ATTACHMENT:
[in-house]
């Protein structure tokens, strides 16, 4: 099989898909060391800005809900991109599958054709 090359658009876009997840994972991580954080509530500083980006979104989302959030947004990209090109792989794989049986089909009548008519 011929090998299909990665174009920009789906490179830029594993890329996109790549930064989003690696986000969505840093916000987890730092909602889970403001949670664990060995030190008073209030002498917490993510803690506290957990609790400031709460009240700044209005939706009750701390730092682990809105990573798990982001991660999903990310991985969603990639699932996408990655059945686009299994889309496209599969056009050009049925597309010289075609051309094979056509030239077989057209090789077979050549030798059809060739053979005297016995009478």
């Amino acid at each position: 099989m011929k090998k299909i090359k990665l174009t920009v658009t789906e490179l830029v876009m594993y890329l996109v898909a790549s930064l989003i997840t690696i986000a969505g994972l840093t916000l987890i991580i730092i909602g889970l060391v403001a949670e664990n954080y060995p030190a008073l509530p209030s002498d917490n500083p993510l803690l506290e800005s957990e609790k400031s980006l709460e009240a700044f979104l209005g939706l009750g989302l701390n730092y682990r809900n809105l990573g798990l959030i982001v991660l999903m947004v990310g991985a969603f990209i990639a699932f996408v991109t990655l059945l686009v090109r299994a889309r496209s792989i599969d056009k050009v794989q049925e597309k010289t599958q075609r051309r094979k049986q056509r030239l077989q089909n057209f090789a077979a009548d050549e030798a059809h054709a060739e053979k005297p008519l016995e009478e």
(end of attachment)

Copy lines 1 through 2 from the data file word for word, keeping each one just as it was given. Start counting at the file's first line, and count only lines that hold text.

[in-house]
């Protein structure tokens, strides 16, 4: 099989898909060391800005809900991109599958054709 090359658009876009997840994972991580954080509530500083980006979104989302959030947004990209090109792989794989049986089909009548008519 011929090998299909990665174009920009789906490179830029594993890329996109790549930064989003690696986000969505840093916000987890730092909602889970403001949670664990060995030190008073209030002498917490993510803690506290957990609790400031709460009240700044209005939706009750701390730092682990809105990573798990982001991660999903990310991985969603990639699932996408990655059945686009299994889309496209599969056009050009049925597309010289075609051309094979056509030239077989057209090789077979050549030798059809060739053979005297016995009478």